> public:
> * * * * MyObject * getMyObject() const {
> * * * * * * * * if(! this->myObject) {
> * * * * * * * * * * * * this->myObject = createthe object;
> * * * * * * * * }
>
> * * * * * * * * return this->myObject;
> * * * * }
>
> private:
> * * * * MyObject * myObject;
>
> };
>
> To be able to modify myObject in the getter function, we can
> either,
> 1, Use mutable on myObject.
> mutable MyObject * myObject;


Yes. Do that.

> or
> 2, Use const_cast to cast away constness from "this".
> const_cast<SomeClass *>(this)->myObject = create the object;


Bad idea. This will lead to undefined behaviour in a case like this:

const SomeClass x;
x.getMyObject(); // BOOM! U.B.

> Cons:
> A, "mutable" makes myObject to be changable to all const
> functions. This is the problem. It should not be able to be
> modified by any const functions except the lazy initialization
> (the getter).


It is not modified in terms of observable state. mutable allows you to
implement caching and things like that without altering the "logical
state" of the object. This is the purpose of mutable.

SG
 
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Narinder
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Posts: n/a
 
      07-09-2011
On Jul 9, 8:50*am, Qi <(E-Mail Removed)> wrote:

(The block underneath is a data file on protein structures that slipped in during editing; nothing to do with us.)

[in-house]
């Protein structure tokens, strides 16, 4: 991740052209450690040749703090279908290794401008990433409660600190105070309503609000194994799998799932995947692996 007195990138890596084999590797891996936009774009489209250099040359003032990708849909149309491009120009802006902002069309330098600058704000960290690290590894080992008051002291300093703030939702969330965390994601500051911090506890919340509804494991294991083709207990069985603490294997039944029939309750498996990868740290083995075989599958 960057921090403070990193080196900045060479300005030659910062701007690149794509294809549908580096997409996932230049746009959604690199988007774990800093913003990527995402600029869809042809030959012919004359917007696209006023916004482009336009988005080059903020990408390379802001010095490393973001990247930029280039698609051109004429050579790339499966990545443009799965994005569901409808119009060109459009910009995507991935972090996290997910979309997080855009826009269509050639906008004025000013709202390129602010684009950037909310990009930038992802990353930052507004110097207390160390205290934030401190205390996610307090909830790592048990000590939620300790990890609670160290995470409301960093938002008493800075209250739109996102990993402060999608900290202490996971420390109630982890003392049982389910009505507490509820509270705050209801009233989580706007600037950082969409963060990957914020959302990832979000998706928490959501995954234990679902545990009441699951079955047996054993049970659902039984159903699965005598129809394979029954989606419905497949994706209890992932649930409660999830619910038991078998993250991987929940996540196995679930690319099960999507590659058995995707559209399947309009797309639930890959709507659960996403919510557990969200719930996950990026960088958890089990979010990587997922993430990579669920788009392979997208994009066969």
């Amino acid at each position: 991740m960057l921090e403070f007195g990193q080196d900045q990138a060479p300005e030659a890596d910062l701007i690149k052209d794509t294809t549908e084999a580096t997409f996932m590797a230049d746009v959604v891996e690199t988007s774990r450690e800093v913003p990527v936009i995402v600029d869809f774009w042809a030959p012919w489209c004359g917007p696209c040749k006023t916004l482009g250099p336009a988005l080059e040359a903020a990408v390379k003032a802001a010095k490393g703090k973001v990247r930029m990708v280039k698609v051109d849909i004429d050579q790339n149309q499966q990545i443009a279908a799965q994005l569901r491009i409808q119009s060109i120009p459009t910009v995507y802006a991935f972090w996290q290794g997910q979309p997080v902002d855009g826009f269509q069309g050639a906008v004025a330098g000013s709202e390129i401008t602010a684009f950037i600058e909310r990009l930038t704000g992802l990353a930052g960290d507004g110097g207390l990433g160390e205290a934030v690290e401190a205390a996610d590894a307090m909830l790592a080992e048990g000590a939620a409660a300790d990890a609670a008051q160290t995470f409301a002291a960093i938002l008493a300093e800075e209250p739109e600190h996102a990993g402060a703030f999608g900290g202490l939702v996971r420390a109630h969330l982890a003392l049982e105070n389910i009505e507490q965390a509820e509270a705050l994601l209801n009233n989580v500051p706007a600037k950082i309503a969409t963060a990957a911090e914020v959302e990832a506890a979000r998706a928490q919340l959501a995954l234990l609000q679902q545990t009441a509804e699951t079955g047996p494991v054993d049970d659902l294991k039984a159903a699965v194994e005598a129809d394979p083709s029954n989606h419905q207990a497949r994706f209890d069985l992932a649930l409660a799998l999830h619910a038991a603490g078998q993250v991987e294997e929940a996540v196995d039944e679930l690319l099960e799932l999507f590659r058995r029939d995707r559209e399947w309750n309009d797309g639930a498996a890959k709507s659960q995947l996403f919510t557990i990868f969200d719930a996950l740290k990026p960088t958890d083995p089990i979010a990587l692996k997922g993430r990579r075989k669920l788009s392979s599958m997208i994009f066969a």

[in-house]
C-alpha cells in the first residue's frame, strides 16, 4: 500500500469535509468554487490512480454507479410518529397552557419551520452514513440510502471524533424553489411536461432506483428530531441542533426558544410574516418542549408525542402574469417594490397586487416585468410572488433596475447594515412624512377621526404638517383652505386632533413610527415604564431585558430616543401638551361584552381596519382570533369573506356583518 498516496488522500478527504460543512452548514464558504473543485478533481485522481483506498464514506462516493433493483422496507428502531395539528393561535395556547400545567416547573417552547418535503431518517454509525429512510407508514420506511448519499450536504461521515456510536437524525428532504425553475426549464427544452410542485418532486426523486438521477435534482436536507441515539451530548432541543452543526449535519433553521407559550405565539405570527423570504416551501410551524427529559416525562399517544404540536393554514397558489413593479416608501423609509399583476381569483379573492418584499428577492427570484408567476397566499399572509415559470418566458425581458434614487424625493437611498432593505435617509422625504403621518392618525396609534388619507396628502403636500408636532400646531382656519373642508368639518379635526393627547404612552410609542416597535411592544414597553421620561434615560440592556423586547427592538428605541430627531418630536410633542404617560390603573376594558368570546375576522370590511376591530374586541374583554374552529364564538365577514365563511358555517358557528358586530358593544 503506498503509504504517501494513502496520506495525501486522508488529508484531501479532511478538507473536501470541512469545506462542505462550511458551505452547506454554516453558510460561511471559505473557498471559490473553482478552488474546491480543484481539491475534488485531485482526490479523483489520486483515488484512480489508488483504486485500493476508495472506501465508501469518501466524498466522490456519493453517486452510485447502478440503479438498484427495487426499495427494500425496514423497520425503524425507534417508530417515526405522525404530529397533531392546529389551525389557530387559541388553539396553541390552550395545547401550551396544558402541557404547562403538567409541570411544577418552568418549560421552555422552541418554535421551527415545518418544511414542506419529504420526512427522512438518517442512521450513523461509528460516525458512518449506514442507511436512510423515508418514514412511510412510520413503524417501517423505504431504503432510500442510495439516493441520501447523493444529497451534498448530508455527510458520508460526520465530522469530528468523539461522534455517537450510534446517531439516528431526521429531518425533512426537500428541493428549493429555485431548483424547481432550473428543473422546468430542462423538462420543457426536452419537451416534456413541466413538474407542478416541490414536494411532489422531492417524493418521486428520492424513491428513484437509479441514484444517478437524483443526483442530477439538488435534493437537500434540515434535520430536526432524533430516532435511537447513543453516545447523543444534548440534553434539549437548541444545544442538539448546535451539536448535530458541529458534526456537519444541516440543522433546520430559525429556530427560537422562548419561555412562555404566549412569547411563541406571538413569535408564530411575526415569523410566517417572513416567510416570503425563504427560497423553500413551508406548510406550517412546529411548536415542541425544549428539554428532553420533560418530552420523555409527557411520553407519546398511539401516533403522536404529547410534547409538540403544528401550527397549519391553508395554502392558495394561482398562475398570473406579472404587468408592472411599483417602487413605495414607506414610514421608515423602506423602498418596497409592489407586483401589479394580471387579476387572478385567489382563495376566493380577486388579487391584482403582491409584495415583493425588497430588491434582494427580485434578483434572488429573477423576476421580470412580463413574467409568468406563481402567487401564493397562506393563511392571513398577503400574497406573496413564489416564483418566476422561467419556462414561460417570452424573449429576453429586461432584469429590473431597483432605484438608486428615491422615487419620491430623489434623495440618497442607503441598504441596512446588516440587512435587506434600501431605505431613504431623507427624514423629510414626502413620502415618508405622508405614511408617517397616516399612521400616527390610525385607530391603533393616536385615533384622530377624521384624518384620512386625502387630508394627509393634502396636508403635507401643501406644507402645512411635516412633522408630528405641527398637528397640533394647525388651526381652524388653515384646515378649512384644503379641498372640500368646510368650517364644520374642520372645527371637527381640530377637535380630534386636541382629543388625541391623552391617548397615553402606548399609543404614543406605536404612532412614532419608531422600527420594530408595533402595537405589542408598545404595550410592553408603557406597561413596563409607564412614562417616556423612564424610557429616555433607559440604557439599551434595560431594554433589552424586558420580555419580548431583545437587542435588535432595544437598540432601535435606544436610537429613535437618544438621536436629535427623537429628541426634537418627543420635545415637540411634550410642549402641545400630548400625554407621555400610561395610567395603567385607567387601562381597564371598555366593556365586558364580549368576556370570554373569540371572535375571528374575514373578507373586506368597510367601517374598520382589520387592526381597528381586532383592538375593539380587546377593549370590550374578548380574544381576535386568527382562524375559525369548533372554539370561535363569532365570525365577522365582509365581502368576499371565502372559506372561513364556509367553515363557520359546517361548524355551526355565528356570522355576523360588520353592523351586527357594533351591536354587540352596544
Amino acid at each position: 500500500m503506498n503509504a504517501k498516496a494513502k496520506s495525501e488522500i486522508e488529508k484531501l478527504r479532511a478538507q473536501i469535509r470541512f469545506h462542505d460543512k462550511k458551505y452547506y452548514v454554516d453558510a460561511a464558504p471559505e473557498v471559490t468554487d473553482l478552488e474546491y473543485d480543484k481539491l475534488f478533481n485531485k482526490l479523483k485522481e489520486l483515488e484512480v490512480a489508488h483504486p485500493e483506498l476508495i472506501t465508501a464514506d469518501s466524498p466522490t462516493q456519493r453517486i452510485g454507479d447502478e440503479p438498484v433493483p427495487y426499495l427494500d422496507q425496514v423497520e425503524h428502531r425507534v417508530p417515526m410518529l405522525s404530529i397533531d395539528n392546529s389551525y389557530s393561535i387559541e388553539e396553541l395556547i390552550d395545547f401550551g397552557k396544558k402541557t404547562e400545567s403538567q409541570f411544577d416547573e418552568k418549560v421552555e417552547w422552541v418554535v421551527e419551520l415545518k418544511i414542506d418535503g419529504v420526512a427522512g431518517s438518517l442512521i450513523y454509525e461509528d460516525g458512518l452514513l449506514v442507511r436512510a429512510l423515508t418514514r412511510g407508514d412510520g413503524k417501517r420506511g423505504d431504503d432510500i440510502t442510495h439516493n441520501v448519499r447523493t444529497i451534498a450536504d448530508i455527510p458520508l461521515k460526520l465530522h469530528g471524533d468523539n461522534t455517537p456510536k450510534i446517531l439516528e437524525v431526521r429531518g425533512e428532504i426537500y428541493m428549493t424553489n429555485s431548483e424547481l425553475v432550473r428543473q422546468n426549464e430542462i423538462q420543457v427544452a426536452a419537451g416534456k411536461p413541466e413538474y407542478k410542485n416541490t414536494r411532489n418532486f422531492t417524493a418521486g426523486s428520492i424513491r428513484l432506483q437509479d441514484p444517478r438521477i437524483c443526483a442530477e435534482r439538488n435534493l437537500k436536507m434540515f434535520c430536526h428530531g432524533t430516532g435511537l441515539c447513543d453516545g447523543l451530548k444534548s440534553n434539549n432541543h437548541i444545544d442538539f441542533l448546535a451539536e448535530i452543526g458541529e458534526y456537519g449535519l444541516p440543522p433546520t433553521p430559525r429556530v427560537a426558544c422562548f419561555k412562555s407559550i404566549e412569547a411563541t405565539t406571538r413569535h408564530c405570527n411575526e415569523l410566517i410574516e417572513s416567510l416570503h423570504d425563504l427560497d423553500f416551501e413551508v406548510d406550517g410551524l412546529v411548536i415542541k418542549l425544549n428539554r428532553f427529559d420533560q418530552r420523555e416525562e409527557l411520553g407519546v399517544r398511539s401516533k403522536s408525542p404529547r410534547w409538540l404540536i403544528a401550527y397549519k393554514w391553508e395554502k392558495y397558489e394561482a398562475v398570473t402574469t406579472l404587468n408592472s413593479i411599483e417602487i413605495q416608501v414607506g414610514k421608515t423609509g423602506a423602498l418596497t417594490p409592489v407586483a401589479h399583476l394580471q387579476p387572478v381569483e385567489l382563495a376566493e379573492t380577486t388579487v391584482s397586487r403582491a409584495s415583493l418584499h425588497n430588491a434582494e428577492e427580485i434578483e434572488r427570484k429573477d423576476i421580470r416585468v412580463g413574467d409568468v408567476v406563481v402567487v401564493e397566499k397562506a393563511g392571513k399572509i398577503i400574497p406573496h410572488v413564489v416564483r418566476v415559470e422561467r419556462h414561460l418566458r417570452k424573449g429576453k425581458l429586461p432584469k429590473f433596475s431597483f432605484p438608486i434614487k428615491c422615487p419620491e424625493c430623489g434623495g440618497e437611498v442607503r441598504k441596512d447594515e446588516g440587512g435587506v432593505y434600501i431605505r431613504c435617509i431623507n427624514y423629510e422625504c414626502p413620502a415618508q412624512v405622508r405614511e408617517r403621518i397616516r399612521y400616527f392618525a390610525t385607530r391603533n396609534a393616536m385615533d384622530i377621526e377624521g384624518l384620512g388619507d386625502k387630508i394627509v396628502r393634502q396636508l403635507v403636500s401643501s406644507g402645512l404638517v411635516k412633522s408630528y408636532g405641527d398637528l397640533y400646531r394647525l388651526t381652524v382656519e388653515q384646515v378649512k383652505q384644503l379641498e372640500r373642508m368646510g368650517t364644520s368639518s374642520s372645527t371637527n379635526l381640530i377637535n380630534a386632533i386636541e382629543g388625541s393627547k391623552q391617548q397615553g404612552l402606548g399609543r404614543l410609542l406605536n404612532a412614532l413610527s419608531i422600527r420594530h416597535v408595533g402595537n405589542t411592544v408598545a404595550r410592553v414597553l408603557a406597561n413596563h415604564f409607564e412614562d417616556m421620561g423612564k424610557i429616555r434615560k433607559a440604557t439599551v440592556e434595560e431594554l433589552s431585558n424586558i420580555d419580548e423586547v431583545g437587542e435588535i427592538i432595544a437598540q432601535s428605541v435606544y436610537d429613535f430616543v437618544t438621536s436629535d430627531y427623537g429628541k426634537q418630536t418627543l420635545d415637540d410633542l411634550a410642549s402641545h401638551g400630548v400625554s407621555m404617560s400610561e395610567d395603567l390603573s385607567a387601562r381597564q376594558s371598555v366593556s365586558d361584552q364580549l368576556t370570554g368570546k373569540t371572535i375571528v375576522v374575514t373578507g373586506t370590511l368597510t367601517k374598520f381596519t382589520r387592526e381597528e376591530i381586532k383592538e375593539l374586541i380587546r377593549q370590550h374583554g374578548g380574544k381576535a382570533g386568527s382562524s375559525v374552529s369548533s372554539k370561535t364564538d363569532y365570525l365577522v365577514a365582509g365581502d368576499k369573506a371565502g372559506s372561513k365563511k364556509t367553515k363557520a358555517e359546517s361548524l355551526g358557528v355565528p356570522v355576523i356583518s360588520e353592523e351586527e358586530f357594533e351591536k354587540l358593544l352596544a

> On 2011-7-9 15:20, Narinder wrote:
>
>
>
>
>
>
>
>
>
> > struct MyObject{};

>
> > struct SomeClass
> > {
> > * * *SomeClass():myObject(0){}

>
> > * * *const MyObject * getMyObject()const
> > * * *{
> > * * * * *return getMyObject_impl();
> > * * *}

>
> > * * *MyObject * getMyObject()
> > * * *{
> > * * * * *return getMyObject_impl();
> > * * *}

>
> > private:

>
> > * * *const MyObject * getMyObject_impl()const
> > * * *{
> > * * * * *if(!myObject)
> > * * * * *{
> > * * * * * * *myObject = new MyObject();

>
> > * * * * *}
> > * * * * *return myObject;
> > * * *}

>
> > * * *MyObject * getMyObject_impl()
> > * * *{
> > * * * * *if(!myObject)
> > * * * * *{
> > * * * * * * *myObject = new MyObject();

>
> > * * * * *}
> > * * * * *return myObject;
> > * * *}

>
> > * * *mutable MyObject * myObject;
> > };

>
> > -------------------------------------------------

>
> > So as long as all your other member functions access myObject via the
> > getMyObject_impl methods it should be ok.

>
> First, sorry that I forgot the "const" in the return of the getter.
> I did mean const MyObject * getMyObject()const.
>
> Back to my question, seems you are suggesting to use "mutable", right?
>
> --
> WQ


>seems you are suggesting to use "mutable", right?

Yes I am, but at the same time if it's only ever accessed via the
private impl methods than effectively it's not mutable for your other
member functions. I would stay away from const_cast, I use it only in
debug specific code ( eg to make certain views available into const
data type to the debugger).
In the end you want your pointer to be mutable only for the